4. Fourth, labeling spews forth. This is swearing or cursing the other person. In our example, the husband called his wife an “idiot,” when in real life it probably was much worse. As explained in my detailed ebook on anger management, the basic dynamic at work is this. If we can dehumanize the other person and make them inferior to us, then their pain is not as important as ours. It gives the husband the superior stance, because she is just an “idiot,” which means that his judgment is much greater than hers. It justifies lashing out at her.
5. Fifth, mind reading clouds the picture. This is jumping to conclusions about the motives
and thought of the other person. It is deadly to assume we know why other people do what they do.
Actually, the wife may have had a good reason to buy the new dress. Perhaps she was going on a job interview
so she could earn enough money to pay down the credit card.
6. Sixth, angry people magnify the problem. We can hear it in the word, “It’s awful,
horrible, terrible, and I cannot stand it.” Not many things in life are horrible. Probably the most
horrible is dying and not going to heaven to be with Christ. But a dress? Come on! It might be foolish and
irresponsible, but it is not even close to what our guy, Jeff, said, “That is horribly wrong.”
7. Seventh, “should” thoughts fan angry emotion into a hot flame. When we demand that people “should” do this or that,
it is always from our own personal list of rules or value system. The problem is that we all have different sets of personal “rights and wrongs.” When we dump our expectations onto other people, and they don’t accept them, then we make ourselves angry.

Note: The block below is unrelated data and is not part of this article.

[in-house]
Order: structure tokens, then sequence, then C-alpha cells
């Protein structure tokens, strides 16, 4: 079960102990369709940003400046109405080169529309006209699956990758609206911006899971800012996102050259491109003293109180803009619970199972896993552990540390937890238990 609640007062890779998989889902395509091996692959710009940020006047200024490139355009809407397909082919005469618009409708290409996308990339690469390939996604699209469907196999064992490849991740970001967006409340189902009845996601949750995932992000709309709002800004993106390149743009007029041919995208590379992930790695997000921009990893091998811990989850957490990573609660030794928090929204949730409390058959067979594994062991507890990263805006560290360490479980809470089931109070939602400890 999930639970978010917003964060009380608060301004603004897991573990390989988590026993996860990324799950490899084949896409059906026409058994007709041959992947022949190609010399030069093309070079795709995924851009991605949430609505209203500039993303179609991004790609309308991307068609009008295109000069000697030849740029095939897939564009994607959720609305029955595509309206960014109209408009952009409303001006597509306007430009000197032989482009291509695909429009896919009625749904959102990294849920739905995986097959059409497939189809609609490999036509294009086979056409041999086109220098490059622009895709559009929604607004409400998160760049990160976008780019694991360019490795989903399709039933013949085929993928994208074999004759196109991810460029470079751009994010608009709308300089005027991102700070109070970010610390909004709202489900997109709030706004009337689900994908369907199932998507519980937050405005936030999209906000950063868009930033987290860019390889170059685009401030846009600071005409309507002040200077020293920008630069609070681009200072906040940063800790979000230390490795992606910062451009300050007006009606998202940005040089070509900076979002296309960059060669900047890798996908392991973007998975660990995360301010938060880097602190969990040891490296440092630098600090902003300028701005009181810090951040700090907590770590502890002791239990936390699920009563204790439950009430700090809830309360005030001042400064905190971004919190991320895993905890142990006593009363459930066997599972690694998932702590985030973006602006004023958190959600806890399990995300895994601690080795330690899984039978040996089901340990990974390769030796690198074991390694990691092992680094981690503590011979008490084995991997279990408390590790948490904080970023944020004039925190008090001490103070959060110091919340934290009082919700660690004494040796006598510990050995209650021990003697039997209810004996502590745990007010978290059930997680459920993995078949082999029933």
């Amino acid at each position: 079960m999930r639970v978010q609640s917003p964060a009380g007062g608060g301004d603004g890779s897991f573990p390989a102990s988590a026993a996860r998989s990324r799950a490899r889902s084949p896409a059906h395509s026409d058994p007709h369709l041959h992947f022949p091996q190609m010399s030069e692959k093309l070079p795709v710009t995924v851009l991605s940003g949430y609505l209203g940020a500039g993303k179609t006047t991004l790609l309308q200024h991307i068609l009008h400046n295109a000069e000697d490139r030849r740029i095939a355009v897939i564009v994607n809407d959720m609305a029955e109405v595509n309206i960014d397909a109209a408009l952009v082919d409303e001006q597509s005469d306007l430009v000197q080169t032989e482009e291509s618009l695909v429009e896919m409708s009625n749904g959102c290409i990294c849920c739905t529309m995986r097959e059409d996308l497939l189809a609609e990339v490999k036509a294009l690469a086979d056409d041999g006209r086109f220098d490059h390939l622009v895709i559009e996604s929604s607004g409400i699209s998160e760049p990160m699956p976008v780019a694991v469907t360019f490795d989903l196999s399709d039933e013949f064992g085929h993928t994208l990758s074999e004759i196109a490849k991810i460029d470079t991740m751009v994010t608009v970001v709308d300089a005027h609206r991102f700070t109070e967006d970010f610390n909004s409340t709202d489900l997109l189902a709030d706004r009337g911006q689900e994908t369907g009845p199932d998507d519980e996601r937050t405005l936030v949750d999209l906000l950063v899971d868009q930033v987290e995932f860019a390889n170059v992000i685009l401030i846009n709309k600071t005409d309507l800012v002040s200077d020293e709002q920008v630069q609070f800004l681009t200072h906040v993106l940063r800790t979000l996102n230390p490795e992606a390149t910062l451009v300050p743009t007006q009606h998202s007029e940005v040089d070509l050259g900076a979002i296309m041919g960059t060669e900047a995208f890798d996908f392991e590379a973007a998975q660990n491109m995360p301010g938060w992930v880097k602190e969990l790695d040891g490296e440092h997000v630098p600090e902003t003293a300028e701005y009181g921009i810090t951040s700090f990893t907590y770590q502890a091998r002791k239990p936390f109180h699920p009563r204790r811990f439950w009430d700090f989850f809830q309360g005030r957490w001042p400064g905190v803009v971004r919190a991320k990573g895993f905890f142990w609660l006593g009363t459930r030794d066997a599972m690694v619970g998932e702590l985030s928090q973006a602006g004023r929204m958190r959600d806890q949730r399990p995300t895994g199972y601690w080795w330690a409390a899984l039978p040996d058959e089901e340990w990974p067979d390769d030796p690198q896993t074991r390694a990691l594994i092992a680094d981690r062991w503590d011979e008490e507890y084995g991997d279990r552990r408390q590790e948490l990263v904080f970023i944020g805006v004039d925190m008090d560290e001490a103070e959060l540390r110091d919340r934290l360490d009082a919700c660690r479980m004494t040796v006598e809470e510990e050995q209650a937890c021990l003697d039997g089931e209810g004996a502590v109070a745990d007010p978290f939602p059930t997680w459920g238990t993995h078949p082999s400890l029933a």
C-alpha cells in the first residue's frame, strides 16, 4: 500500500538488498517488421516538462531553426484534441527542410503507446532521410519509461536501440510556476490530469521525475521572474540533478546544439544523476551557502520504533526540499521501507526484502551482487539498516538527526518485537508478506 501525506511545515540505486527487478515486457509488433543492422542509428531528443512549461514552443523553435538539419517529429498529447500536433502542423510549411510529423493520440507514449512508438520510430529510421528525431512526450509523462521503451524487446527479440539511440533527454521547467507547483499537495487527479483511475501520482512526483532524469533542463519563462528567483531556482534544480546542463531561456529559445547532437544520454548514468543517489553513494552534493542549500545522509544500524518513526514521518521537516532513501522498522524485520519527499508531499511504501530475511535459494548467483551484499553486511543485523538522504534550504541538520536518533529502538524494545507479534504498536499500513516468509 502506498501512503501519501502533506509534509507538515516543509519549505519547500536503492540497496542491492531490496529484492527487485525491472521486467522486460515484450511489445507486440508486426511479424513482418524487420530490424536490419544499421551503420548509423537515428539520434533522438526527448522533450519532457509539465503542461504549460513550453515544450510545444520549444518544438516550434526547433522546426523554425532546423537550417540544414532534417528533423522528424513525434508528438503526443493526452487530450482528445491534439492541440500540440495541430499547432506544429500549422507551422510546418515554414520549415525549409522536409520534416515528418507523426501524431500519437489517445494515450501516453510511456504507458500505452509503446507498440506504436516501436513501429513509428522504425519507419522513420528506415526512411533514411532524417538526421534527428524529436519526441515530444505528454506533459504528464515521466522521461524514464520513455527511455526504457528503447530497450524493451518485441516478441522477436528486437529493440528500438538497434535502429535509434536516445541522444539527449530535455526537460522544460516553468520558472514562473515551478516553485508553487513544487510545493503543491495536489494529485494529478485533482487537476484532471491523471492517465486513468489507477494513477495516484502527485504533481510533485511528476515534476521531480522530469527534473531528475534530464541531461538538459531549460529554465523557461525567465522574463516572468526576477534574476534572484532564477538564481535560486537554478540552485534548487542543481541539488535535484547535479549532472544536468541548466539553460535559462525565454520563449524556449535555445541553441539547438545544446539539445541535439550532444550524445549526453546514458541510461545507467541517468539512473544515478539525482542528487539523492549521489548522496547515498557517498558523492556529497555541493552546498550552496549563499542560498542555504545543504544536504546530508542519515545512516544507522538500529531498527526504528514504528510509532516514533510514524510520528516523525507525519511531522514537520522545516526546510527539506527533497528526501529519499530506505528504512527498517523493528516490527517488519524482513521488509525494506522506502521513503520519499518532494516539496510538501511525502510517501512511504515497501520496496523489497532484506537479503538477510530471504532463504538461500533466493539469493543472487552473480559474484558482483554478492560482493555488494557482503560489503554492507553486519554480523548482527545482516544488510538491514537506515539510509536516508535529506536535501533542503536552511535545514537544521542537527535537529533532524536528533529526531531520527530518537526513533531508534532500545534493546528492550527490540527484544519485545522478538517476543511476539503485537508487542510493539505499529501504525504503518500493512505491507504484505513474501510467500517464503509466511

8. Eight, the foundation of anger is entitlement. Somehow we humans are wired to believe that we are entitled to be treated kindly, gently, fairly, lovingly, honestly, and wisely in our dealing with life. When we are jolted with the fact that life in this very troubled and wayward world is not always kind, gentle, fair, loving, honest, and fair, then we agitate ourselves to anger. When we insist on a perfect world, then we insist on the impossible.
The Bible teaching about being angry teaches that it is an honest, real, and basic emotion, but that can and must be managed. Knowing the dynamics is the starting place.
But, there are many more tools available that are explained in my ebook. Our friend would do well to cool it, forget the computer, and repair the damage he did to his wife. Paul was right, “Be angry, and yet do not sin.”
BIBLE STUDY QUESTIONS:
1. What do you think Paul means in Ephesians 4:26?
2. Do you sometimes have difficulty with anger? How does it show up in your life?
3. What are some of the consequences of unmanaged anger (Ephesians 4:31; Romans 12:14-21)?
4. What spiritual consequences do you think being angry might bring (Ephesians 4:27)?
5. Study Romans 12:9-21 and Ephesians 4:25-5:2. List as many ways to counteract anger as you can. Explain.
6. Is anger ever productive? Explain your answer from the Bible.
7. Study James 1:19-20. What do you think James means? Can you give an illustration from your own life?
8. Read Matthew 5:22; James 1:19-20; Ephesians 4:26; Acts 15:36-40, and Romans 12:19. How would you reconcile these verses in light of anger management?
9. What are some physical things prolonged anger does to our body?
10. What stands out to you the most in this study? Explain.